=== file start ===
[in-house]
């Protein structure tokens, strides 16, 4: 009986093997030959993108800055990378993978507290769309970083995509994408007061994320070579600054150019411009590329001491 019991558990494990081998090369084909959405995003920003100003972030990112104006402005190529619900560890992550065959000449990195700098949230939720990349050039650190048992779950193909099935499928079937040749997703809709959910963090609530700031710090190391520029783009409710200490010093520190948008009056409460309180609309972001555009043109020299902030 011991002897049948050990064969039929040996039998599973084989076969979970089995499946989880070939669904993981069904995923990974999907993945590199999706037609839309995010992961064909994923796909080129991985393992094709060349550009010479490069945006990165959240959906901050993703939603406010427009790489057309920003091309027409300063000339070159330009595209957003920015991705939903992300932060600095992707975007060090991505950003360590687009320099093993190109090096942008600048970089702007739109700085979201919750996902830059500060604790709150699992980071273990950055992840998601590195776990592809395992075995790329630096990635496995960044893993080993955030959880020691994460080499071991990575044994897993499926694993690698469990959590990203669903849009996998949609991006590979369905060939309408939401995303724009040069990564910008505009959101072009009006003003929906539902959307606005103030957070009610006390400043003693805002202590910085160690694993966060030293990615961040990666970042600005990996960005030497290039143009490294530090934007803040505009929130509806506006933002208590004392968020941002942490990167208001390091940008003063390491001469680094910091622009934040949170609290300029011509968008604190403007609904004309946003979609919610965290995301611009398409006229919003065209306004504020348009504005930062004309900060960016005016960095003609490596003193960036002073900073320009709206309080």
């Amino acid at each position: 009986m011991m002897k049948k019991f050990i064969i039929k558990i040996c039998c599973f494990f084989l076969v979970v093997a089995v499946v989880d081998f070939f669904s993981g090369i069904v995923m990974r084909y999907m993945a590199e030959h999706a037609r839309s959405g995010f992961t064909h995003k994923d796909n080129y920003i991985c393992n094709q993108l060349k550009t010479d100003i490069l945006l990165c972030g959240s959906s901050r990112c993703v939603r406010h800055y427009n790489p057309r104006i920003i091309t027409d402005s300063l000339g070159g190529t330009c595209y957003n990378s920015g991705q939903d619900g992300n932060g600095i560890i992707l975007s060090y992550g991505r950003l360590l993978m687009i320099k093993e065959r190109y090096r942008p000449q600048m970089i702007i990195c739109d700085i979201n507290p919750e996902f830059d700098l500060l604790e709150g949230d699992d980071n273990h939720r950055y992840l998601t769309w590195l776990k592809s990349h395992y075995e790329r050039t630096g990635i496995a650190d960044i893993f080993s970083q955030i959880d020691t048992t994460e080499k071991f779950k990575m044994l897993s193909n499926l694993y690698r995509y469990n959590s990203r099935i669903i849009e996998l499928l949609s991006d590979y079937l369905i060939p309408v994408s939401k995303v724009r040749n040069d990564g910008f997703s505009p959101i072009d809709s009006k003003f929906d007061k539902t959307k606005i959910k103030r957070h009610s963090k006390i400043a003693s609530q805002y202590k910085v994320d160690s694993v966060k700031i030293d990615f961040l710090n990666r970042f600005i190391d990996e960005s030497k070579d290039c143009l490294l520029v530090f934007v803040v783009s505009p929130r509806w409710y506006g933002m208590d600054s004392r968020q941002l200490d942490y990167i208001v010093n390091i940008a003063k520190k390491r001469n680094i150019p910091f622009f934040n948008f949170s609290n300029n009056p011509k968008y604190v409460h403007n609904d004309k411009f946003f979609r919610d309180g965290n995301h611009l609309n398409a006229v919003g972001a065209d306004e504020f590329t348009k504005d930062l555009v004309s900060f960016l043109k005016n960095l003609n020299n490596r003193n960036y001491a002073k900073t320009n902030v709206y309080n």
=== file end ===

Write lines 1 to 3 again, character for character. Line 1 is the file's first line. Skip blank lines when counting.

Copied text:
[in-house]
């Protein structure tokens, strides 16, 4: 009986093997030959993108800055990378993978507290769309970083995509994408007061994320070579600054150019411009590329001491 019991558990494990081998090369084909959405995003920003100003972030990112104006402005190529619900560890992550065959000449990195700098949230939720990349050039650190048992779950193909099935499928079937040749997703809709959910963090609530700031710090190391520029783009409710200490010093520190948008009056409460309180609309972001555009043109020299902030 011991002897049948050990064969039929040996039998599973084989076969979970089995499946989880070939669904993981069904995923990974999907993945590199999706037609839309995010992961064909994923796909080129991985393992094709060349550009010479490069945006990165959240959906901050993703939603406010427009790489057309920003091309027409300063000339070159330009595209957003920015991705939903992300932060600095992707975007060090991505950003360590687009320099093993190109090096942008600048970089702007739109700085979201919750996902830059500060604790709150699992980071273990950055992840998601590195776990592809395992075995790329630096990635496995960044893993080993955030959880020691994460080499071991990575044994897993499926694993690698469990959590990203669903849009996998949609991006590979369905060939309408939401995303724009040069990564910008505009959101072009009006003003929906539902959307606005103030957070009610006390400043003693805002202590910085160690694993966060030293990615961040990666970042600005990996960005030497290039143009490294530090934007803040505009929130509806506006933002208590004392968020941002942490990167208001390091940008003063390491001469680094910091622009934040949170609290300029011509968008604190403007609904004309946003979609919610965290995301611009398409006229919003065209306004504020348009504005930062004309900060960016005016960095003609490596003193960036002073900073320009709206309080």
């Amino acid at each position: 009986m011991m002897k049948k019991f050990i064969i039929k558990i040996c039998c599973f494990f084989l076969v979970v093997a089995v499946v989880d081998f070939f669904s993981g090369i069904v995923m990974r084909y999907m993945a590199e030959h999706a037609r839309s959405g995010f992961t064909h995003k994923d796909n080129y920003i991985c393992n094709q993108l060349k550009t010479d100003i490069l945006l990165c972030g959240s959906s901050r990112c993703v939603r406010h800055y427009n790489p057309r104006i920003i091309t027409d402005s300063l000339g070159g190529t330009c595209y957003n990378s920015g991705q939903d619900g992300n932060g600095i560890i992707l975007s060090y992550g991505r950003l360590l993978m687009i320099k093993e065959r190109y090096r942008p000449q600048m970089i702007i990195c739109d700085i979201n507290p919750e996902f830059d700098l500060l604790e709150g949230d699992d980071n273990h939720r950055y992840l998601t769309w590195l776990k592809s990349h395992y075995e790329r050039t630096g990635i496995a650190d960044i893993f080993s970083q955030i959880d020691t048992t994460e080499k071991f779950k990575m044994l897993s193909n499926l694993y690698r995509y469990n959590s990203r099935i669903i849009e996998l499928l949609s991006d590979y079937l369905i060939p309408v994408s939401k995303v724009r040749n040069d990564g910008f997703s505009p959101i072009d809709s009006k003003f929906d007061k539902t959307k606005i959910k103030r957070h009610s963090k006390i400043a003693s609530q805002y202590k910085v994320d160690s694993v966060k700031i030293d990615f961040l710090n990666r970042f600005i190391d990996e960005s030497k070579d290039c143009l490294l520029v530090f934007v803040v783009s505009p929130r509806w409710y506006g933002m208590d600054s004392r968020q941002l200490d942490y990167i208001v010093n390091i940008a003063k520190k390491r001469n680094i150019p910091f622009f934040n948008f949170s609290n300029n009056p011509k968008y604190v409460h403007n609904d004309k411009f946003f979609r919610d309180g965290n995301h611009l609309n398409a006229v919003g972001a065209d306004e504020f590329t348009k504005d930062l555009v004309s900060f960016l043109k005016n960095l003609n020299n490596r003193n960036y001491a002073k900073t320009n902030v709206y309080n």